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Airspace ban to go if fighters removed: Pakistan

Pakistan has turned down India’s request to lift the restriction, linking the use of its airspace with the removal of fighter planes from Indian forward airbases.

Jul 13, 2019, 11.12 AM IST
After extending its eastern airspace ban on commercial flights to and from India four times in two months, Pakistan has turned down India’s request to lift the restriction, linking the use of its airspace with the removal of fighter planes from Indian forward airbases.

Pakistan aviation secretary Shahrukh Nusrat, who is also director general of the country’s Civil Aviation Authority, told the Senate’s standing committee on aviation on Thursday that New Delhi has been intimated that Pakistani airspace would remain unavailable for India until war jets were removed from its forward airbases.

“The Indian government approached us asking to open the airspace. We conveyed our concerns that first India must withdraw its fighter planes placed forward,” Nusrat was quoted by local media as telling the lawmakers.

Indian airspace hasn’t been opened for our flights: Pakistan
The CAA official also reportedly contested India’s claim that Delhi had opened its airspace for Pakistan. “Pakistani flights from Thailand have not been restored since the closure of Indian airspace. Pakistan International Airlines (PIA) flights for Malaysia also remain suspended,” the aviation secretary said.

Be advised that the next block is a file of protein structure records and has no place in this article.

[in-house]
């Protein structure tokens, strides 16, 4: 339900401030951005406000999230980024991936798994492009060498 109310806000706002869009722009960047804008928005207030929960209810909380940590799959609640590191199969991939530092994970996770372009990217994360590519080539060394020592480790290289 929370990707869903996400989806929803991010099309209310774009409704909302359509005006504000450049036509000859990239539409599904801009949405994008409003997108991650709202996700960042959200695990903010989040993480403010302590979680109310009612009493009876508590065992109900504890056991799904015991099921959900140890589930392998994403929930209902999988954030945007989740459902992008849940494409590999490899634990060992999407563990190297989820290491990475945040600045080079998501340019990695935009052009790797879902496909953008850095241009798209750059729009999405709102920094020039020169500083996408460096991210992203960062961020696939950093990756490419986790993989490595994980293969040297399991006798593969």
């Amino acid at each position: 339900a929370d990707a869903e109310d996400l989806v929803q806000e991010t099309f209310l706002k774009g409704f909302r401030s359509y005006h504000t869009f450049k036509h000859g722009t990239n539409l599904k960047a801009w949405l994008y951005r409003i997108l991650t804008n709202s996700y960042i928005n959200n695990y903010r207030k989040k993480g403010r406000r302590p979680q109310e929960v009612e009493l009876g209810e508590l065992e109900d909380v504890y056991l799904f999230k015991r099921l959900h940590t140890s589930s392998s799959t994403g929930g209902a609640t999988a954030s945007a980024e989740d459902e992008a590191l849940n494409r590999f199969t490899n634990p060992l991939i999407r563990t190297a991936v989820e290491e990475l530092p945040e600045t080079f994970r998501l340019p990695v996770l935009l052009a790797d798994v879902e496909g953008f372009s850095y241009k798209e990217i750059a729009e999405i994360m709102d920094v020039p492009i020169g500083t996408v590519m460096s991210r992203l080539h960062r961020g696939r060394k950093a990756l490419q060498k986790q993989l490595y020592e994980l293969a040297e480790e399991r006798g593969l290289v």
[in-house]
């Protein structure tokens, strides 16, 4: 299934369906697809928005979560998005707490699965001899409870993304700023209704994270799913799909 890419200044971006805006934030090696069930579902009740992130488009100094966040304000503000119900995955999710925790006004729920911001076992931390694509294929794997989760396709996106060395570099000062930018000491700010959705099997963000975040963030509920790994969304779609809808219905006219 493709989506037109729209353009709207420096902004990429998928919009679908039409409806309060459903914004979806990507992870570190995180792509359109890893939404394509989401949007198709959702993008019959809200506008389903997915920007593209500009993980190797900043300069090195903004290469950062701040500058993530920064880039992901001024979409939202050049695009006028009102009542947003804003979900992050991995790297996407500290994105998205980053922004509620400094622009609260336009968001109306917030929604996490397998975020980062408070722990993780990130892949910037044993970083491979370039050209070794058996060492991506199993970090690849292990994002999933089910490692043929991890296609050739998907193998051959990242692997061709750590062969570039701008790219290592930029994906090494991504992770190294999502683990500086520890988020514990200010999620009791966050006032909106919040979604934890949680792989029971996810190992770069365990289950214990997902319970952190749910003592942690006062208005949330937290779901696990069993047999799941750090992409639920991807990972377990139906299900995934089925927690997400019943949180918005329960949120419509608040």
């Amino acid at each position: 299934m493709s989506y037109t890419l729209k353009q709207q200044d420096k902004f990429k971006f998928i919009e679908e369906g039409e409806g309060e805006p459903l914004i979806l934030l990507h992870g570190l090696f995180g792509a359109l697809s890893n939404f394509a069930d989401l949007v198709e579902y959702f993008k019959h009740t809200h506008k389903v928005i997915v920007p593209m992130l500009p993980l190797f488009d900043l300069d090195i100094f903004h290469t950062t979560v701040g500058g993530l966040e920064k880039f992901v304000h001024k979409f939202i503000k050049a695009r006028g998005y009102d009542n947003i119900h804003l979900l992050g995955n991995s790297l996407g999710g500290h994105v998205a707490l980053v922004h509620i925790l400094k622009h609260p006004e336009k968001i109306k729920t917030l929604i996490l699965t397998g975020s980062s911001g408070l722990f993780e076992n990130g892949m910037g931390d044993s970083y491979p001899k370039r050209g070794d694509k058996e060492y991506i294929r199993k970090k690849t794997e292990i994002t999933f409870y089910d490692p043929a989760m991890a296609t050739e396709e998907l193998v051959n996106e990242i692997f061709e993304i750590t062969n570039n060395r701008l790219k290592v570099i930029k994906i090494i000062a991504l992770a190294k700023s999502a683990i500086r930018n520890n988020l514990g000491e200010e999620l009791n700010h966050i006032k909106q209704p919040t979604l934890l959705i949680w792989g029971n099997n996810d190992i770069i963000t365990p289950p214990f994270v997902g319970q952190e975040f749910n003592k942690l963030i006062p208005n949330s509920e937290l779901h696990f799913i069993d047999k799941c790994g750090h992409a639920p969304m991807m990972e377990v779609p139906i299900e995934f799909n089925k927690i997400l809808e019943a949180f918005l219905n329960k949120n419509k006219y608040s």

Islamabad had shut its airspace on February 26 this year following the Indian airstrikes inside Pakistan, allegedly on a Jaish-e-Muhammed terror camp in Balakot, in retaliation to a suicide bombing that killed 44 Indian security personnel in Pulwama, Kashmir, on February 14.

On March 27, Pakistan had opened its airspace for all flights except for those from India. Since May 15, the ban on eastern airspace has been extended four times.

Since the closure of Pakistani airspace, the Indian aviation industry, according to media reports here, is incurring more losses than Pakistan. Several foreign airlines are also being forced to take longer routes to reach other destinations. The closure of Pakistani airspace has affected flights from Europe to Southeast Asia while flights from Europe and the US flying into and out of New Delhi have been the worst hit.

The Delhi-Astana flight now takes three extra hours while the Delhi-Moscow flight takes more than two additional hours. The durations of the Delhi-Kabul and Delhi-Tehran flights have also doubled.

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